IBM is one of a number of tech vendors—such as Cisco Systems with its Smart Grid efforts—that are looking to create solutions that help communities become more efficient. The solutions address everything, from crime and energy management to traffic and population growth.

Boston CIO Bill Oates said the city has been leveraging the widespread use of mobile devices to better communicate with residents and city employees alike, while also using IBM software to improve the efficiency of city operations. In 2009, the city created an iPhone app called Citizen Connect 1.0, which residents could use to report a streetlight that was out or a pothole that needed to be filled. A similar app for city workers was soon created, and eventually the two were placed on the same platform, and a "street cred" feature put on it so residents can "high five" workers when they do a good job.

The app also is expanding this year to include 35 communities throughout the commonwealth, Oates said, adding that there's more that can be done.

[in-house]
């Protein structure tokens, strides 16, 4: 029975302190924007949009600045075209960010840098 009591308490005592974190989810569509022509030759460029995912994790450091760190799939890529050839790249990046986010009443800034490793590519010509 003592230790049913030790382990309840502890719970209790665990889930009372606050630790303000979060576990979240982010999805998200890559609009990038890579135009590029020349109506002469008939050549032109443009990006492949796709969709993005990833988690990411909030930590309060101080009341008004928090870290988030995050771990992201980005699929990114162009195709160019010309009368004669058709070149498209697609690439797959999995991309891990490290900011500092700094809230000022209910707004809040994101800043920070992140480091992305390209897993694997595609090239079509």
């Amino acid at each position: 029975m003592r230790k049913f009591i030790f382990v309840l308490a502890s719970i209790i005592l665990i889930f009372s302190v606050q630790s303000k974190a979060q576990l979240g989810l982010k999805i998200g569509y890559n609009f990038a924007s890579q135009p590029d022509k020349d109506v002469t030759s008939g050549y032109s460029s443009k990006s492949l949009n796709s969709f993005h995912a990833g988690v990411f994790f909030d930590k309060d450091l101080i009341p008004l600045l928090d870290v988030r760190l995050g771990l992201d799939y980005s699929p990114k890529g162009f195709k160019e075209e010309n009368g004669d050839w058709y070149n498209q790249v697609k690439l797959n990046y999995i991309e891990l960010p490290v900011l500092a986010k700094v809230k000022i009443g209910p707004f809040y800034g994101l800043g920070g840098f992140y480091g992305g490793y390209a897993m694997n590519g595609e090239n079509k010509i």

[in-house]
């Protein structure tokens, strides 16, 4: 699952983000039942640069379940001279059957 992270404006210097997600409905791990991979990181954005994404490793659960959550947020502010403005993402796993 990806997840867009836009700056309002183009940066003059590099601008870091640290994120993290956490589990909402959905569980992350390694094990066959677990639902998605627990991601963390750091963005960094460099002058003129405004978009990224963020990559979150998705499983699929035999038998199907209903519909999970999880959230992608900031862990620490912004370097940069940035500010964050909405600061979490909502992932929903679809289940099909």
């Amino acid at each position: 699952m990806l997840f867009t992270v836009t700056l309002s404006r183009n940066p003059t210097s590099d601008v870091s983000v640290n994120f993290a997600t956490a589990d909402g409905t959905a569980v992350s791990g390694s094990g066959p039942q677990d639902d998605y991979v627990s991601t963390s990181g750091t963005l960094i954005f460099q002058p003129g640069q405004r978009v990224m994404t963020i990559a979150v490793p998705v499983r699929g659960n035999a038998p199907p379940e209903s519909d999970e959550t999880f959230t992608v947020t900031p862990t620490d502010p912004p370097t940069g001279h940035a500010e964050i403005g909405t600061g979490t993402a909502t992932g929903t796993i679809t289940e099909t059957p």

"Everything I just mentioned is just scratching the surface," he said.

IBM Partners With Boston in Developing Smarter Cities Projects


Jim Fletcher, IBM Distinguished Engineer and chief architect for IBM's Smarter Infrastructure effort, said in an interview with eWEEK that such apps could easily be adapted and used by other cities, enabling communities to develop a large portfolio of such apps that residents and workers can use and essentially create "an application store for the city."

During the event, IBM announced a number of Smarter Planet pilot projects it is undertaking with Boston, BU and the state. One includes Boston's Mayor's Office of Arts, Tourism and Special Events to use an intelligent dashboard from IBM to help it better plan and run events, such as the Boston Marathon. The dashboard, based on piloting IBM's new Intelligent City Planning and Operations solution, will give departments throughout the city a common view of events, which IBM officials said will improve everything from safety to traffic to scheduling.